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Autonomy the biggest challenge for Mercedes-Benz

Tough ask: Full autonomy is Mercedes’ most difficult technical challenge yet, according to Ola Kaellenius.

Kaellenius pegs autonomous driving as most difficult task going forward for Mercedes

20 May 2019


INCOMING head of Mercedes-Benz Cars and Daimler AG chairman of the board of management Ola Kaellenius has listed fully autonomous driving as possibly the biggest challenge for the company going forward in a time of vast change in the automotive industry.


Speaking to Australian journalists at the global first drive of the new EQC all-electric SUV in Oslo, Mr Kaellenius said the prospect of creating a self-driving vehicle capable of Level 4 and Level 5 autonomy was arguably the largest engineering problem the company has ever faced.


“The topic of autonomous drive … is surely from a technical point of view the most sophisticated technical problem that we’ve ever tried to solve if you look at all the way to a Level 4/5 robotaxi-like thing for a chaotic city,” he said.


Mr Kaellenius added that the change in the way mobility services are viewed with the advent of autonomy would also have a profound effect on the automotive industry.


“That one has – perhaps in the long term – the biggest disruption potential because in a shared scenario, and that’s the fourth trend – mobility services – that would significantly lower the cost per mile,” he said.


“And every time when you have a good or a service where the cost curve gets parallel-shifted downwards, something usually happens with the demand.”


With some manufacturers making claims of full autonomous driving capability in coming years, Mr Kaellenius took a more cautious approach, saying that full autonomy for the three-pointed star brand was still a way off.


An exact timeline has still not been disclosed, however the next step in the process will be introducing Level 3 autonomy on the next-generation S-Class luxury sedan, while a partnership with Bosch can hopefully produce fully autonomous prototypes in the next two to three years.


“After a very large hype at the beginning – not something that we have fuelled in our communication, but we can feel in the general space – there is a level of realism that sets in because when you introduce those systems you have to make sure that they’re safe,” he said. “That is a sophisticated problem to solve, but we’re determined to solve.


“For the past few years we have had two paths going on at the same time within Mercedes.


“One is the development out of the driving assistance systems where Mercedes is a pioneer – really the first driving assistance systems, period, came from us – where we’re now on a sophisticated Level 2-plus systems, and where it’s our intent with the next-generation S-Class to go for Level 3 in a highway scenario.


“For the Level 4, Level 5 robotaxi scenario or maybe hub-to-hub truck-use scenario, we have – as you probably know – a project going on with Bosch where when it will be commercially viable is a little bit unclear at this point in time, but we’re pushing hard technically in the next two to three years to be able to have products that can do it, and then we see how it develops.”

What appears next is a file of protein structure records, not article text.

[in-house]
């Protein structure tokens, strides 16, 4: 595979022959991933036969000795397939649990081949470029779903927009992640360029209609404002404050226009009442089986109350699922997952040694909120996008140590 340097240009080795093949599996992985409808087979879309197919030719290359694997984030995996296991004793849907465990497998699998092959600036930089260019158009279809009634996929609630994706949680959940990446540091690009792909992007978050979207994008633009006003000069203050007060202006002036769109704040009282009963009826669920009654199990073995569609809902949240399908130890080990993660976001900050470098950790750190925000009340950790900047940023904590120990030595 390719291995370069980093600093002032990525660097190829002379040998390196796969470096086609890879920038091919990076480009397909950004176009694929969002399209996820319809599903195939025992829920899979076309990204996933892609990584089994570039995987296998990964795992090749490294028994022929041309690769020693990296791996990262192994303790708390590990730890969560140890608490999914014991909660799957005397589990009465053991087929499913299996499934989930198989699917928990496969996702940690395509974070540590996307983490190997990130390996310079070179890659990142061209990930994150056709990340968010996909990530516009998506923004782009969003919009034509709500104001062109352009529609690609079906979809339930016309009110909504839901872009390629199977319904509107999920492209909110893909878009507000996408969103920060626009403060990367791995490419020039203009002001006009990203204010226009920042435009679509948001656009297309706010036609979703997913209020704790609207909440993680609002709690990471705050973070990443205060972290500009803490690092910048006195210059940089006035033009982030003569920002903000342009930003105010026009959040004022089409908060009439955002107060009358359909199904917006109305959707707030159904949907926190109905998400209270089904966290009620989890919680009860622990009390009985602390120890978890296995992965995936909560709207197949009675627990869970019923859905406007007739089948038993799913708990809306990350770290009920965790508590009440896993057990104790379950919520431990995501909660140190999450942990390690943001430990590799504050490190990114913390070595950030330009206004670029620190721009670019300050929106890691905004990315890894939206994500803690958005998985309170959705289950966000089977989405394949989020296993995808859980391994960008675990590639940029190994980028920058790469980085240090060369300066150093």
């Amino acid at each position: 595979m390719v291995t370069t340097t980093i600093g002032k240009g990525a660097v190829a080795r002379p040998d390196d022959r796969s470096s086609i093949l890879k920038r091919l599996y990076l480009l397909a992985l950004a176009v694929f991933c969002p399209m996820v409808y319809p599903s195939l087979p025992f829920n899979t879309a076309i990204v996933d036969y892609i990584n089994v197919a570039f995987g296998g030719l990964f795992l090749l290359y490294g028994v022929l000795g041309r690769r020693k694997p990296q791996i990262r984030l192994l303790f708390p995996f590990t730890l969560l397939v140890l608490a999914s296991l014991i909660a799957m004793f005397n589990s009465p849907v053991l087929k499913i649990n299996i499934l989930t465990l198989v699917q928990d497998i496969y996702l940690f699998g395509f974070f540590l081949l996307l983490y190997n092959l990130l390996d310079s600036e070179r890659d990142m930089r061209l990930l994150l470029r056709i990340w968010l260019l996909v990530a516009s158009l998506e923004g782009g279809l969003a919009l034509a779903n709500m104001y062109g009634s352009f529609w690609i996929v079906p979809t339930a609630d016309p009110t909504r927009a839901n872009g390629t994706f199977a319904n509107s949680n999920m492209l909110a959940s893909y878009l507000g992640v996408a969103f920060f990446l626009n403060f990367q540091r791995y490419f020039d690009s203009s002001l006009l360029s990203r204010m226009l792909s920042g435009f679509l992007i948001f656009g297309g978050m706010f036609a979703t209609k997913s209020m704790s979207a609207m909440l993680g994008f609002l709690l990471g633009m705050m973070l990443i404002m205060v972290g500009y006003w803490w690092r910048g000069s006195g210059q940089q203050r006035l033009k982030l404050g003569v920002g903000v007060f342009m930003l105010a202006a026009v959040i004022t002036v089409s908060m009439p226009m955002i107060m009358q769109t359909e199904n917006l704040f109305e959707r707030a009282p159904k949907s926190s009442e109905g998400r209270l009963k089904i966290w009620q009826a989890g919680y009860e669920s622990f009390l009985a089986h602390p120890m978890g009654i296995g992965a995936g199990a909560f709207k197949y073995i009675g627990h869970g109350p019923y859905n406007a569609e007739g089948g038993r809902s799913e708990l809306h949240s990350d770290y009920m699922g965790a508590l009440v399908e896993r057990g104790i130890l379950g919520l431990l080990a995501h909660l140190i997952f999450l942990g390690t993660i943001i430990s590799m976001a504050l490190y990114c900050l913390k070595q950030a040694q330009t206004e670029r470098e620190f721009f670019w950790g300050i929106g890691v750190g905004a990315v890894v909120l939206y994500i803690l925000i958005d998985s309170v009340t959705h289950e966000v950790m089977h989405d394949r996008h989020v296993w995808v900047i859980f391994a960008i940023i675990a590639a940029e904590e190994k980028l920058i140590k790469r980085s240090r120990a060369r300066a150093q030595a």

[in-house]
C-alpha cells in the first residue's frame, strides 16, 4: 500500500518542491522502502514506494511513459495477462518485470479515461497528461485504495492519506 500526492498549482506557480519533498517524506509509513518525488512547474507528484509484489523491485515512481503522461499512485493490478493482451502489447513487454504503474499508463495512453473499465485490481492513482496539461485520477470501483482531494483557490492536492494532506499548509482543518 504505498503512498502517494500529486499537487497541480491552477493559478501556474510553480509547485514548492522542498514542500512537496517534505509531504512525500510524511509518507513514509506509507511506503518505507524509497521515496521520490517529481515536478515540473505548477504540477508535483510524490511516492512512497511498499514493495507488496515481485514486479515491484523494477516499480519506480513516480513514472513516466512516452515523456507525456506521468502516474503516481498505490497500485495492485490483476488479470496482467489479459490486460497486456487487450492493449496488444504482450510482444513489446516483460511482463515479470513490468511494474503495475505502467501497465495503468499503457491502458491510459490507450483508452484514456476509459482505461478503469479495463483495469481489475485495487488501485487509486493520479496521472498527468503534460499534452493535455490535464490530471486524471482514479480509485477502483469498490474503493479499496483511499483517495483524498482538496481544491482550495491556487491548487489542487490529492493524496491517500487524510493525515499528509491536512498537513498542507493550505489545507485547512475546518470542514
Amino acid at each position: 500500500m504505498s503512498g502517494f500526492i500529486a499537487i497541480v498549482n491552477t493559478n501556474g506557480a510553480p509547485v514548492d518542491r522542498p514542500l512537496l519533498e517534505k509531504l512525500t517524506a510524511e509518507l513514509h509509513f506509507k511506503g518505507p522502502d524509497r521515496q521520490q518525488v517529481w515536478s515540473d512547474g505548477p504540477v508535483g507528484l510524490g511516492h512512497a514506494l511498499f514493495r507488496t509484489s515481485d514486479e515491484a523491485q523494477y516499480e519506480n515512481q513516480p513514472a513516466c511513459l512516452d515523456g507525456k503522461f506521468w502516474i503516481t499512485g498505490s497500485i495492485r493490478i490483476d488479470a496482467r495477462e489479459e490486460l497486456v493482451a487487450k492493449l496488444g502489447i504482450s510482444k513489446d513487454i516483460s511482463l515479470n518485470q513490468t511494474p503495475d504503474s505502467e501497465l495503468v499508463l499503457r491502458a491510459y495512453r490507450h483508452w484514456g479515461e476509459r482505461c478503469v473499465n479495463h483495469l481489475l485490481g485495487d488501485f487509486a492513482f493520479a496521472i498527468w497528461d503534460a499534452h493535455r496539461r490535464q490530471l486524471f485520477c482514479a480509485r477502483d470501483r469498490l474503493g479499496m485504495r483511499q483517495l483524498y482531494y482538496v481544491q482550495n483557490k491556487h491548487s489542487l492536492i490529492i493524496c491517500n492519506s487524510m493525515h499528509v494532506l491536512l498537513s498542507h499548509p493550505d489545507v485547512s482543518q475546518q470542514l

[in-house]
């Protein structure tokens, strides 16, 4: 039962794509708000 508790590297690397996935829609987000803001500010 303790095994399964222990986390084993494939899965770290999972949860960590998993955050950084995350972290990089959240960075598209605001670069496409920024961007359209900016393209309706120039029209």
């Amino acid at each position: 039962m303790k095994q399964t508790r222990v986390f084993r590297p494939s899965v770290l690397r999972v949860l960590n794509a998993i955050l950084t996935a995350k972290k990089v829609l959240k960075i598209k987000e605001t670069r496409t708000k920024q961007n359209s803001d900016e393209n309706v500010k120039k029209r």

Mr Kaellenius said the transformative state of the automotive industry will create new players in the market, rather than consolidation among manufacturers.


When asked about new players such as Apple and Dyson entering the automotive market with the rise in autonomy, he said the best course of action for Mercedes is to engage in cooperation when there is an opportunity for mutual benefit.


“It’s probably an era for cooperation because of the massive investments that we’re talking about that drives pragmatic and win-win-driven cooperation,” he said.


“It’s not unusual when a business is in transformation for players that were not in that business before seek some opportunity to enter.


“So, we need to look at both traditional competition and potential new competition in this era.”


When asked if he was open to collaborating with Tesla following incumbent Daimler chairman of the board of management Dieter Zetsche’s comments in February that he was interested in collaborating on the electric Sprinter van, Mr Kaellenius said he was open-minded but there were no concrete plans at this stage.


While the introduction of autonomously driven shared mobility services may potentially result in fewer new cars being sold, Mercedes-Benz still sees new-vehicle ownership as being the main driver for its business, with a goal to continue an increase of overall sales.


Mr Kaellenius said the Asian market in particular has huge potential for growth, as the growth of wealth in those countries continues to blossom over the coming decade.


“It’s our goal to build more cars,” he said. “Yes, mobility services are going to be a growing segment of the market, of which on the premium luxury side, we want to have a healthy market share, no doubt.


“If you look into the future, the next 10 years with how the markets develop, the wealth growth develops – especially Asia as a market develop – we believe that in the next 10 years that ownership per se as a business model remains the main business model.


“It is then increasingly complemented by mobility services where we have our own activities, as well, but where we as a business vehicle producer, want to have a healthy market share.”

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